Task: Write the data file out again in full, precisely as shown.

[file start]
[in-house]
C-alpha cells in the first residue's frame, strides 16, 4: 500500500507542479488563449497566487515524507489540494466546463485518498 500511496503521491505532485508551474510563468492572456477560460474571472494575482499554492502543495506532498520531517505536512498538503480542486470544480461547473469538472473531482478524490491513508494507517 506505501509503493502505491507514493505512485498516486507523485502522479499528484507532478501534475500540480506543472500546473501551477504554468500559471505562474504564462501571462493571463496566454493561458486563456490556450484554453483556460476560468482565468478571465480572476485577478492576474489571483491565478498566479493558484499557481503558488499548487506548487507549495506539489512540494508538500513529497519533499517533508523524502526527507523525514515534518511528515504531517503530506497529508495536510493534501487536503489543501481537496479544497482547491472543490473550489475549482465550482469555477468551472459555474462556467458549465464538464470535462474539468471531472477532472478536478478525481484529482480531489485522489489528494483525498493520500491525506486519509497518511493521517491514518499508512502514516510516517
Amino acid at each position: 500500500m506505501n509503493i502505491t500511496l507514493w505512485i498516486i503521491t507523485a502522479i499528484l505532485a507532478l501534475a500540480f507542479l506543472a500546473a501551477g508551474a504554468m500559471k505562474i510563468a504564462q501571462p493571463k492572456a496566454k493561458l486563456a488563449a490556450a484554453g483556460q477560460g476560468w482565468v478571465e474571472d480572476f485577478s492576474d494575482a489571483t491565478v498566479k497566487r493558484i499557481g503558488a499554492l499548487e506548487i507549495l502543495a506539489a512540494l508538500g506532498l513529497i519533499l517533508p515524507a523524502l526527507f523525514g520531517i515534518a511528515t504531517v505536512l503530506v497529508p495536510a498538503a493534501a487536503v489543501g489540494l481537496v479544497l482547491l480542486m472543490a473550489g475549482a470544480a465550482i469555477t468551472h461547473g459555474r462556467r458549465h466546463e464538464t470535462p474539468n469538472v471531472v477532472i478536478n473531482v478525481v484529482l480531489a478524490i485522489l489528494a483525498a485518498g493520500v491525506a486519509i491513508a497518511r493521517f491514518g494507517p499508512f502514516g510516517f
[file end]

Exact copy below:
[in-house]
C-alpha cells in the first residue's frame, strides 16, 4: 500500500507542479488563449497566487515524507489540494466546463485518498 500511496503521491505532485508551474510563468492572456477560460474571472494575482499554492502543495506532498520531517505536512498538503480542486470544480461547473469538472473531482478524490491513508494507517 506505501509503493502505491507514493505512485498516486507523485502522479499528484507532478501534475500540480506543472500546473501551477504554468500559471505562474504564462501571462493571463496566454493561458486563456490556450484554453483556460476560468482565468478571465480572476485577478492576474489571483491565478498566479493558484499557481503558488499548487506548487507549495506539489512540494508538500513529497519533499517533508523524502526527507523525514515534518511528515504531517503530506497529508495536510493534501487536503489543501481537496479544497482547491472543490473550489475549482465550482469555477468551472459555474462556467458549465464538464470535462474539468471531472477532472478536478478525481484529482480531489485522489489528494483525498493520500491525506486519509497518511493521517491514518499508512502514516510516517
Amino acid at each position: 500500500m506505501n509503493i502505491t500511496l507514493w505512485i498516486i503521491t507523485a502522479i499528484l505532485a507532478l501534475a500540480f507542479l506543472a500546473a501551477g508551474a504554468m500559471k505562474i510563468a504564462q501571462p493571463k492572456a496566454k493561458l486563456a488563449a490556450a484554453g483556460q477560460g476560468w482565468v478571465e474571472d480572476f485577478s492576474d494575482a489571483t491565478v498566479k497566487r493558484i499557481g503558488a499554492l499548487e506548487i507549495l502543495a506539489a512540494l508538500g506532498l513529497i519533499l517533508p515524507a523524502l526527507f523525514g520531517i515534518a511528515t504531517v505536512l503530506v497529508p495536510a498538503a493534501a487536503v489543501g489540494l481537496v479544497l482547491l480542486m472543490a473550489g475549482a470544480a465550482i469555477t468551472h461547473g459555474r462556467r458549465h466546463e464538464t470535462p474539468n469538472v471531472v477532472i478536478n473531482v478525481v484529482l480531489a478524490i485522489l489528494a483525498a485518498g493520500v491525506a486519509i491513508a497518511r493521517f491514518g494507517p499508512f502514516g510516517f